A WWII ship named the "SS COULEE DAM"
Last updated 4/22/2020 at 9:36am
With the advent of World War II, Kaiser Industries, part of the Consolidated Builders Inc. that completed the Grand Coulee Dam, began building ships. Kaiser Shipbuilding Company established seven ship-building locations on the West Coast, including one at Swan Island near Portland Oregon. Here they would build the T2-SE-A1 oil tanker. On May 16, 1944 the 62nd tanker was delivered and christened the "SS Coulee Dam." The ship sailed on May 20, 1944 and returned from service on February 10, 1945, seeing no combat. This tanker was 523 feet long with a storage capacity of 5.93 million gallons. In October 1947 the "SS Coulee Dam" was sold to the French and renamed the "Shapur." In 1948 the French again renamed it the "Fernand-Gilabert." On September 12, 1958 this ship was involved in a collision with the Liberian tanker "Melika" during a monsoon in the Gulf of Oman. What followed is considered one of the greatest maritime salvage efforts ever undertaken. Both ships caught fire, causing crews to abandoned ship, with seven lost on the "Fernand-Gilabert" and 15 on the "Melika." The British navy rescued the surviving crew and extinguished the fires. The "Fernand-Gilabert" was towed to Bombay, India where it was sold for scrap in 1959.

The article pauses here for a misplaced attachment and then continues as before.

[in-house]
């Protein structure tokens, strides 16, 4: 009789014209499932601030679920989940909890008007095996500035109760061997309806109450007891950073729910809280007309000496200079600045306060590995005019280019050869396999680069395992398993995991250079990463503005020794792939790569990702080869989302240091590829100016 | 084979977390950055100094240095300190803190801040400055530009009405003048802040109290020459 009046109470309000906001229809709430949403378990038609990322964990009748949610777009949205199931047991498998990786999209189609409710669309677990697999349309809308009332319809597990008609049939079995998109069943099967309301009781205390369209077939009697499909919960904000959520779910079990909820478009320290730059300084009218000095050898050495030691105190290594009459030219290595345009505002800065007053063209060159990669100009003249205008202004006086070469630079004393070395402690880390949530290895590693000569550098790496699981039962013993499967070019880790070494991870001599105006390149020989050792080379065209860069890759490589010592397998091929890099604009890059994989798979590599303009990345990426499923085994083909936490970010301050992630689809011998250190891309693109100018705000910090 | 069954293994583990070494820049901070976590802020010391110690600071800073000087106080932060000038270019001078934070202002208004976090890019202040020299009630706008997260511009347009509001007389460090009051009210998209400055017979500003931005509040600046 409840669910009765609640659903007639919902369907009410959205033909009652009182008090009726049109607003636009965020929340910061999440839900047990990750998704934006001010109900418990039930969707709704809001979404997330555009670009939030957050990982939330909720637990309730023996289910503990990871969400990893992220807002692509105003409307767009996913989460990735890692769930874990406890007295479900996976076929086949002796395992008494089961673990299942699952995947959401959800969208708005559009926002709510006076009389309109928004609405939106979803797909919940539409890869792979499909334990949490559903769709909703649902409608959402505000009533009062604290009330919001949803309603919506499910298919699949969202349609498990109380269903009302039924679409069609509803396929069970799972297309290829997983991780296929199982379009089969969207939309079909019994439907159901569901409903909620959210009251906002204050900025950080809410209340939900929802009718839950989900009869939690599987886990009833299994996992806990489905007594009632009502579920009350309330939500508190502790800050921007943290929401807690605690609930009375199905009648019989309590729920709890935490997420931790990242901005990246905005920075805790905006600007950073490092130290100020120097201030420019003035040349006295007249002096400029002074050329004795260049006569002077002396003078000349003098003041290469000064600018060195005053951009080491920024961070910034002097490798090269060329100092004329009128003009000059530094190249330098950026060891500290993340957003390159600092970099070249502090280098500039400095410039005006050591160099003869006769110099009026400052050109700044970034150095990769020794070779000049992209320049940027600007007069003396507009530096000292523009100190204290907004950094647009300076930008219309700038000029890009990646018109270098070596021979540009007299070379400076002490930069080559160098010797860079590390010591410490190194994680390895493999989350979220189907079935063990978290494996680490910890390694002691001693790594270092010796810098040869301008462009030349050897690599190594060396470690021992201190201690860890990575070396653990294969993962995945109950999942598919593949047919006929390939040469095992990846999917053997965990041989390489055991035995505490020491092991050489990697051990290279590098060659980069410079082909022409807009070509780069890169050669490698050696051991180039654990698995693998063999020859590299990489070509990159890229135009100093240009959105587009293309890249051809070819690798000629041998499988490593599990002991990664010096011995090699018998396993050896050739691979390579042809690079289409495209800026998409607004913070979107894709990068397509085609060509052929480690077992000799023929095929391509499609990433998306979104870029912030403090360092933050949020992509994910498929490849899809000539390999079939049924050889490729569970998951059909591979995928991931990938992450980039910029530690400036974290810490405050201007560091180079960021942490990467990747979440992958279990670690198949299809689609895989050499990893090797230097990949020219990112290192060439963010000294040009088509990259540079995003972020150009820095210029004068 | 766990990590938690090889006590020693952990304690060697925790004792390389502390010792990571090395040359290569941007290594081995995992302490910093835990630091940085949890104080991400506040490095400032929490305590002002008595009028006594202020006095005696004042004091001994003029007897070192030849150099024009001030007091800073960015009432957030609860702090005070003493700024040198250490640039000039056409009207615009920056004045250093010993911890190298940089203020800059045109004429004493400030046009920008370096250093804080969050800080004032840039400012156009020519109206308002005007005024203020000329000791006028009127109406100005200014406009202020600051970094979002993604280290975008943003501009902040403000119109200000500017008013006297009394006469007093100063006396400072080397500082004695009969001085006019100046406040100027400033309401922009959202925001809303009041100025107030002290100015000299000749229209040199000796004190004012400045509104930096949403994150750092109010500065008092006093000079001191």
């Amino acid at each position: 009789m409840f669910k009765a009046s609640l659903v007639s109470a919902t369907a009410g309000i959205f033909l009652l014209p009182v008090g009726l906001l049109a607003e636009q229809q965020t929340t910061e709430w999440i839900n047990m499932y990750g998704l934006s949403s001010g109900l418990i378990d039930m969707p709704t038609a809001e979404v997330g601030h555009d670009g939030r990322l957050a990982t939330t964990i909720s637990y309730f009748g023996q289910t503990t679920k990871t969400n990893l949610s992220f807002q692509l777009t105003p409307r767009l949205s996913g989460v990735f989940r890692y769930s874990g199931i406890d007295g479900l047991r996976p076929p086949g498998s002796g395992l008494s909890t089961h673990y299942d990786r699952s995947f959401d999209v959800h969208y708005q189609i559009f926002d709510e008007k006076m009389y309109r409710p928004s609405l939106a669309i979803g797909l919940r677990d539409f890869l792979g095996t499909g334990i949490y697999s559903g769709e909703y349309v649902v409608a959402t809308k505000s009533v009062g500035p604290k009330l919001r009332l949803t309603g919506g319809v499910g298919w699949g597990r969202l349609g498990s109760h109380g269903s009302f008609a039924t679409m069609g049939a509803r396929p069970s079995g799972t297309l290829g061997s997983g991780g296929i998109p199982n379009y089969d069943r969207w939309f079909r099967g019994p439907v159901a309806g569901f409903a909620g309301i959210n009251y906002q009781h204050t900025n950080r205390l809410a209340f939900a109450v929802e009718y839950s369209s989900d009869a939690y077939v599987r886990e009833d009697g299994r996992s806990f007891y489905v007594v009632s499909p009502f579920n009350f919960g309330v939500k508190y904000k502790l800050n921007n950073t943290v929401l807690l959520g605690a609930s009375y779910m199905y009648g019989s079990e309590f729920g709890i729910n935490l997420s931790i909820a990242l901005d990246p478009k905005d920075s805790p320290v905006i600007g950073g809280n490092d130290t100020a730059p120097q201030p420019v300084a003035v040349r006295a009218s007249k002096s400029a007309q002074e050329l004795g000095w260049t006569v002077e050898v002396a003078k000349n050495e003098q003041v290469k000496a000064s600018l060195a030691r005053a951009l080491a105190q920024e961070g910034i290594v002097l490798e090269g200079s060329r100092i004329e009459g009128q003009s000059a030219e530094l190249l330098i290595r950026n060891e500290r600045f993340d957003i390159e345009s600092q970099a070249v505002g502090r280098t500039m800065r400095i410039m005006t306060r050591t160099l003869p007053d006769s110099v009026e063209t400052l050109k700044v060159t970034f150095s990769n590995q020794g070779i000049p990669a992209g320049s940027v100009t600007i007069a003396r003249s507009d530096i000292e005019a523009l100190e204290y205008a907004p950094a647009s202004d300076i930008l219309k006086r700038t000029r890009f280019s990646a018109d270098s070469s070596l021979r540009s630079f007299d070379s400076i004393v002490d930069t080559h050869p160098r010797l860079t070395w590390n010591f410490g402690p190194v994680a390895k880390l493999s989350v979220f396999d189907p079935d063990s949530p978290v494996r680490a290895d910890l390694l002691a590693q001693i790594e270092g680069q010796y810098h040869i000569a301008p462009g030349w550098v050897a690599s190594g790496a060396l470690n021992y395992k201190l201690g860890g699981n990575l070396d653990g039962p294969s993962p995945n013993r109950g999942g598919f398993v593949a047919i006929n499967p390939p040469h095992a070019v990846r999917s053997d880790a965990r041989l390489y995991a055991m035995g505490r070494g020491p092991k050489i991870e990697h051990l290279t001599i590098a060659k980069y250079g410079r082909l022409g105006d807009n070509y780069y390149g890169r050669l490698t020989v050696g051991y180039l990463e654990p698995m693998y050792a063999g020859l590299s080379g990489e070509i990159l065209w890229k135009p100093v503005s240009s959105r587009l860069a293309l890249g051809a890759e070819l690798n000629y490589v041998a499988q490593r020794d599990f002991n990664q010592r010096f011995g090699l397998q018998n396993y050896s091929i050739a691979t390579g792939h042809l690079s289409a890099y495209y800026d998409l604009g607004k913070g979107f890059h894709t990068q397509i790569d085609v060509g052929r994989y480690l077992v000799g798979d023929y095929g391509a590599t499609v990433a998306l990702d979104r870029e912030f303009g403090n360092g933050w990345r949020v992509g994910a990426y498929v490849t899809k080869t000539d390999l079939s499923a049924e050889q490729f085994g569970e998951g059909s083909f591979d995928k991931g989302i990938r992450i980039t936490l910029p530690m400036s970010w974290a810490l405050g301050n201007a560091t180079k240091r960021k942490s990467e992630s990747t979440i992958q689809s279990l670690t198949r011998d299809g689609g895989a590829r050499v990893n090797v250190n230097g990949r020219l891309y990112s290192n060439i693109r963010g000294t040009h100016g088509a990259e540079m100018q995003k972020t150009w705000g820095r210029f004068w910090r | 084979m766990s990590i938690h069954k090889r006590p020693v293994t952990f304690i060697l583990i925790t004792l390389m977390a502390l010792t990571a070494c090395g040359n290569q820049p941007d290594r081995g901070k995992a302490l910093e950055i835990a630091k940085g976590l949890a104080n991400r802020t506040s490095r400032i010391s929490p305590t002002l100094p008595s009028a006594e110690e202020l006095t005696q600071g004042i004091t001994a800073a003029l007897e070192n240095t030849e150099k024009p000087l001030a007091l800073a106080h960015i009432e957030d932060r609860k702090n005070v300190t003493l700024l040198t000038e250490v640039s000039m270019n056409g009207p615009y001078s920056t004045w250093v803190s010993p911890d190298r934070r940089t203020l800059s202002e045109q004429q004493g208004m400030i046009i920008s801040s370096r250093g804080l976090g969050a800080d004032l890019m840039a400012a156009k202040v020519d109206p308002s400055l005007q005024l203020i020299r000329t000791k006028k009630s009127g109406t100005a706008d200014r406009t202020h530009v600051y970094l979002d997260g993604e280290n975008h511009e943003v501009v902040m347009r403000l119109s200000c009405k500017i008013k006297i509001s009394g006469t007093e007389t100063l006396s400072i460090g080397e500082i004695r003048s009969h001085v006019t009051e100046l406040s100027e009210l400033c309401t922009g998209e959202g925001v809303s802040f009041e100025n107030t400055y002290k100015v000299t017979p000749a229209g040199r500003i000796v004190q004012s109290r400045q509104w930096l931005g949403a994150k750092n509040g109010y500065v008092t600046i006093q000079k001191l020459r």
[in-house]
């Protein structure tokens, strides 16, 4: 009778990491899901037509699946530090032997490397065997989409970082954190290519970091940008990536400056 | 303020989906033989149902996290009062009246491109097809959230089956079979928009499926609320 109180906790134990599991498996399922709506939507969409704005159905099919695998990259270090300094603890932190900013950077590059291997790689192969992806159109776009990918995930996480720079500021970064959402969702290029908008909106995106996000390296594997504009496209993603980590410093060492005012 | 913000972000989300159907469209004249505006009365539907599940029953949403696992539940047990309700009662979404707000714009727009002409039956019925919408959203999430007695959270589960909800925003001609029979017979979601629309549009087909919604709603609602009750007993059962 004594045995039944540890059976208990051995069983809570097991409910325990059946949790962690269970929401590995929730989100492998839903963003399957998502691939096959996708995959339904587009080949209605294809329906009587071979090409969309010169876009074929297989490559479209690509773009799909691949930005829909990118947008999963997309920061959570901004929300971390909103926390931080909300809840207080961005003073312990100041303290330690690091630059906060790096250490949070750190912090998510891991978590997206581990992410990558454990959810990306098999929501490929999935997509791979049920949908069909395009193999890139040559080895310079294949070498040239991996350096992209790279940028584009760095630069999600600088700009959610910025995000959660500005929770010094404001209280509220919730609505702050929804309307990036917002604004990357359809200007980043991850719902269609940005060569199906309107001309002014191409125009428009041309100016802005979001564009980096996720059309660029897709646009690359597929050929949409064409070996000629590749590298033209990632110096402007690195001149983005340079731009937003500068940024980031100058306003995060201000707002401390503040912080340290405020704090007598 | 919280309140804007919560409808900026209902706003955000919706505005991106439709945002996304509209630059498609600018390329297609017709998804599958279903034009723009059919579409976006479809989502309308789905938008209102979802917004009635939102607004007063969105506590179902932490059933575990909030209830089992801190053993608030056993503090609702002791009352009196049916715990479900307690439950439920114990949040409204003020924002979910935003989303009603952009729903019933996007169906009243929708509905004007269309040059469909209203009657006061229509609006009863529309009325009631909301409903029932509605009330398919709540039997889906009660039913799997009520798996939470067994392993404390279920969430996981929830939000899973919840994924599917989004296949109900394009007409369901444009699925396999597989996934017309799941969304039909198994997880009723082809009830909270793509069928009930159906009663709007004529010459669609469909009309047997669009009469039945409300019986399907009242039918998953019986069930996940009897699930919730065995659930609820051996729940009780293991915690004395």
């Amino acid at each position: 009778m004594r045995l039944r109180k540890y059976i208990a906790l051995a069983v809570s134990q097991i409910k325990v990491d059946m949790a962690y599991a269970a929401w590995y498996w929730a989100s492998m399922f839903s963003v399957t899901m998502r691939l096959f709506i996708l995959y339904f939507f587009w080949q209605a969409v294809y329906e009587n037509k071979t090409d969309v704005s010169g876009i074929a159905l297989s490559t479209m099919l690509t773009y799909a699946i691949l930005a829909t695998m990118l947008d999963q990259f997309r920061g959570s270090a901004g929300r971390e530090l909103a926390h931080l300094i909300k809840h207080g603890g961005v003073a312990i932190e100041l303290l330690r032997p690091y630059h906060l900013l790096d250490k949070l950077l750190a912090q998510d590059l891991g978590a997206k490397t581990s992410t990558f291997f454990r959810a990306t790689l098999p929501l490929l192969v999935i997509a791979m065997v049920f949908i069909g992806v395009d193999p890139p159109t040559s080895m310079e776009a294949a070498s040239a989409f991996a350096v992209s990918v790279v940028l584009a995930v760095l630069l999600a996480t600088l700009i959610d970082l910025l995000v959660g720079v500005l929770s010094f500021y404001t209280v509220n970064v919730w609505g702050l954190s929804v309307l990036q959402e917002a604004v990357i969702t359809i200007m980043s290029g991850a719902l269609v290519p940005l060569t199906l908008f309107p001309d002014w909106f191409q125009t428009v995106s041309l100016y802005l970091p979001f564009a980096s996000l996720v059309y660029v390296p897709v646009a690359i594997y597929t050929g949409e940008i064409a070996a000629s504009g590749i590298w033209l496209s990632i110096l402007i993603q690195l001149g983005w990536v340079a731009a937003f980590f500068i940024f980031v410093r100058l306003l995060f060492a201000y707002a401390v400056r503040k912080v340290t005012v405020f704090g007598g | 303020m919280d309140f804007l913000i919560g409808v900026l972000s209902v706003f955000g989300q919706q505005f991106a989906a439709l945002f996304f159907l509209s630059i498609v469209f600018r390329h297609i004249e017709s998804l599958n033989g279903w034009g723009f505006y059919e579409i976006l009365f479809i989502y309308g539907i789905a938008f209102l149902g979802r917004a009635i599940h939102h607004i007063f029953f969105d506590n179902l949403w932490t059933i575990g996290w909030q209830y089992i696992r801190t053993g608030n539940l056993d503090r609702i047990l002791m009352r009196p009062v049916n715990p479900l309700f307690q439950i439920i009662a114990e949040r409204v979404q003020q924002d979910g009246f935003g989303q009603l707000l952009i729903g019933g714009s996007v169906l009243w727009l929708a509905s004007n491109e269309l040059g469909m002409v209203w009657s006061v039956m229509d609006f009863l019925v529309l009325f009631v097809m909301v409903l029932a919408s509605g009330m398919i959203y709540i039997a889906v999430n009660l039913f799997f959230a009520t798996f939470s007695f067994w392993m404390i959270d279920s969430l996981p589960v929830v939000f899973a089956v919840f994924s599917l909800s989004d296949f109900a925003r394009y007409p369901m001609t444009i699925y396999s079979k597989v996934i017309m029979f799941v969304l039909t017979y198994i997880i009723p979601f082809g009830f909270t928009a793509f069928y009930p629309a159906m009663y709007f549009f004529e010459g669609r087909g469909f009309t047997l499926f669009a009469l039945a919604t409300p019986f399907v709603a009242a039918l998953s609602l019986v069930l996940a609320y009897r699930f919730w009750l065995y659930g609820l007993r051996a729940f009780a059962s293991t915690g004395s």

Bert Smith, Them Dam Writers online,
picture Auke Visser